Robert Davidson’s Strata for viola, clarinet,
cello and piano, is a short playful essay in colourful and tuneful Minimalism,
though the slow movement, curiously enough, made me think of British
Pastoralism of the inter-war years. Its three concise and contrasted
movements (fast-slow-fast) make it an ideal recital opener. Lightweight,
maybe, but quite enjoyable.
Margaret Sutherland, once the "grand old lady
of Australian music", has written a fairly large number of works
in almost every genre. The Orange Tree, written in 1938,
is a setting for soprano, clarinet and piano of a poem by John Shaw
Neilson. This is a fairly straightforward setting often redolent of
Vaughan Williams, Holst and, at times, of Bax with whom she studied.
A most welcome novelty, as far as I am concerned.
Roger Smalley’s Trio for viola, clarinet
and piano, is an altogether more serious affair, though by no means
intractably so. By the time he composed it, Smalley was writing a number
of works based on fragments of Romantic music. The impulse for the Trio
was Brahms’ late sonatas and particularly the Sonata in E flat Op.120
No.2 (either for clarinet or viola), though Brahms’ theme is never
heard in its original form. The composer describes the Trio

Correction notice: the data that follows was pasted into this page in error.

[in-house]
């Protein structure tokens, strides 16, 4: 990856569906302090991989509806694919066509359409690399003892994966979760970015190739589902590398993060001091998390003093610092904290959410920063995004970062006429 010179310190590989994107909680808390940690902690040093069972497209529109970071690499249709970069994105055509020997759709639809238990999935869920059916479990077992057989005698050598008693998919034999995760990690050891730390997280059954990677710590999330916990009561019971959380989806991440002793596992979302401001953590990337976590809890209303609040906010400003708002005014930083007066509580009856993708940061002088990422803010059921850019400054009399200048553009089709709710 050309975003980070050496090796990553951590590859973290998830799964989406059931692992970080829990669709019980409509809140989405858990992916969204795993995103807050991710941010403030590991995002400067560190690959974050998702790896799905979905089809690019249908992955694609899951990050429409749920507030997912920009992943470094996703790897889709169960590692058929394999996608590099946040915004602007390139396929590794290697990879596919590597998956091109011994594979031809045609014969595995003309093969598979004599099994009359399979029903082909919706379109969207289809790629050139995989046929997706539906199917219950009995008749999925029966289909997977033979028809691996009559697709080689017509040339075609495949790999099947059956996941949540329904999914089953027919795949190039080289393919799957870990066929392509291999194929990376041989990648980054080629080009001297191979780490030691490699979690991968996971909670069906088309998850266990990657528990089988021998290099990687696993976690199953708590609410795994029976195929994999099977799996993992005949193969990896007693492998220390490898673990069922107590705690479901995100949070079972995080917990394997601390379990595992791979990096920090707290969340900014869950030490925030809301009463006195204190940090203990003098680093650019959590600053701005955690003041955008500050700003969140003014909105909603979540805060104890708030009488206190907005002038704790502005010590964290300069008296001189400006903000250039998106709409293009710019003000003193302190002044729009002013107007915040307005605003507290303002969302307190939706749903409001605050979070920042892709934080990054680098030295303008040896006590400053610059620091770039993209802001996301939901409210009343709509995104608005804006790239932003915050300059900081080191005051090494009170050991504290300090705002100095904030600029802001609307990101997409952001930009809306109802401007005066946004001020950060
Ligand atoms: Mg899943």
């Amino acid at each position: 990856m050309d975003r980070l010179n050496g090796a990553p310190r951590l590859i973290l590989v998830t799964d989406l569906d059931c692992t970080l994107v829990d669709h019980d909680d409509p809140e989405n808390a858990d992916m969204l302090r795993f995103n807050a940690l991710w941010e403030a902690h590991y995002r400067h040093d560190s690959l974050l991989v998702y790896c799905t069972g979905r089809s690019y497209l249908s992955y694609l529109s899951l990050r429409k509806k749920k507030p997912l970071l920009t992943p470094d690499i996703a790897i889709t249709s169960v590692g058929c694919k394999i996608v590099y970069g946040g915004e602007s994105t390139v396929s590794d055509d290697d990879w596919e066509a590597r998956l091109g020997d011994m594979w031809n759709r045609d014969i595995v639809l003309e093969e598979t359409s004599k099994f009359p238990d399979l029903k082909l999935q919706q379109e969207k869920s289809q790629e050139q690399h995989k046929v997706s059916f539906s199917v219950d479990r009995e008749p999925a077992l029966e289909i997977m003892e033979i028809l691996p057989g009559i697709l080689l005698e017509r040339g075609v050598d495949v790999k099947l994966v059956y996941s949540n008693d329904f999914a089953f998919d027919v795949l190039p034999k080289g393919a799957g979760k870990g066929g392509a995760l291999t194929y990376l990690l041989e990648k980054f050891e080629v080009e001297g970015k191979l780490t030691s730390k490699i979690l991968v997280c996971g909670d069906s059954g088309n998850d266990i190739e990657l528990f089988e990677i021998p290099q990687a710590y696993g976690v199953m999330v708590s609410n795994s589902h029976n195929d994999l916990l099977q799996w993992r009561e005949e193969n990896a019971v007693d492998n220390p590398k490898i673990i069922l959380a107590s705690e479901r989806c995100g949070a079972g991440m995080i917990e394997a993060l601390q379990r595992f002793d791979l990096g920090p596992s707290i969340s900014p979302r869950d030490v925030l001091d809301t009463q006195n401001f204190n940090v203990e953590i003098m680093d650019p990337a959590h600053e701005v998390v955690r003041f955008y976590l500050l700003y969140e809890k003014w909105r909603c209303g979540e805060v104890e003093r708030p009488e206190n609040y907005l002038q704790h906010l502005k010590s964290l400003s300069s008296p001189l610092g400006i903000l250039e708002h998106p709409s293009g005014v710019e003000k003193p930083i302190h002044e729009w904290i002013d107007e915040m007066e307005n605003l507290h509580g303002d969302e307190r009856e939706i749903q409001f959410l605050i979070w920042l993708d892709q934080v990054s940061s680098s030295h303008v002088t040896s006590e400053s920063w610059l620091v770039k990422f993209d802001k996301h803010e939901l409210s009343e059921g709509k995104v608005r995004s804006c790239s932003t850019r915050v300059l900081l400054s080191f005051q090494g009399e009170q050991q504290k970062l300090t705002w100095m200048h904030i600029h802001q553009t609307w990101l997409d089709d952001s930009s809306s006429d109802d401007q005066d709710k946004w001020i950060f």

as an expanded one-movement sonata design with an energetic first subject
and a lyrical second subject. The middle part of the piece is a set
of variations on the second subject. At the climax both subjects combine.
"After this, the music suddenly collapses and fragments".
A very fine, serious work in a quite accessible 20th Century
idiom that repays repeated hearings.
Gerard Brophy’s Crimson songs, which
gives this release its collective title, is a short song cycle on words
by Peta Spear dealing "with some of the more unpoetic aspects of
love and relationships". They are consequently set in a quite direct
way and the musical setting, based on formulas from popular music and
using speech next to parlato, emphasises the matter-of-factness
of the words. Globally, the music, sparse and economically scored, is
direct, often based on ostinati and incorporates jazzy or bluesy turns
of phrase. The third song Romeo and Juliette is the finest of
the set and the composer here succeeds in finding moving poetic images
in otherwise unattractive surroundings "reeking of grease".
Mary Finsterer’s aptly titled Kurz is
a short showpiece for ensemble that could and should become a popular
Peter Sculthorpe’s present arrangement for soprano,
viola, cello and piano, of From Nourlangie was especially
made for Mary Wiegold and the Composers’ Ensemble. It is a delightful
minor work that nevertheless deserves more than the occasional hearing.
The Uzbekistan-born Elena Kats-Chernin, now in her
mid-forties, already has a sizeable body of works to her credit, both
large and small. Langsam, commissioned by Perihelion,
is based on a song by Schubert (Du bist die Ruh) which is sometimes
given some unexpected twists.
This release is a well-planned and varied collection
of interesting and often fine works, some of which were written for
the present performers, that are well served by the excellent readings
and that again demonstrate the vitality of present-day Australian musical
Artworks Recorded Music
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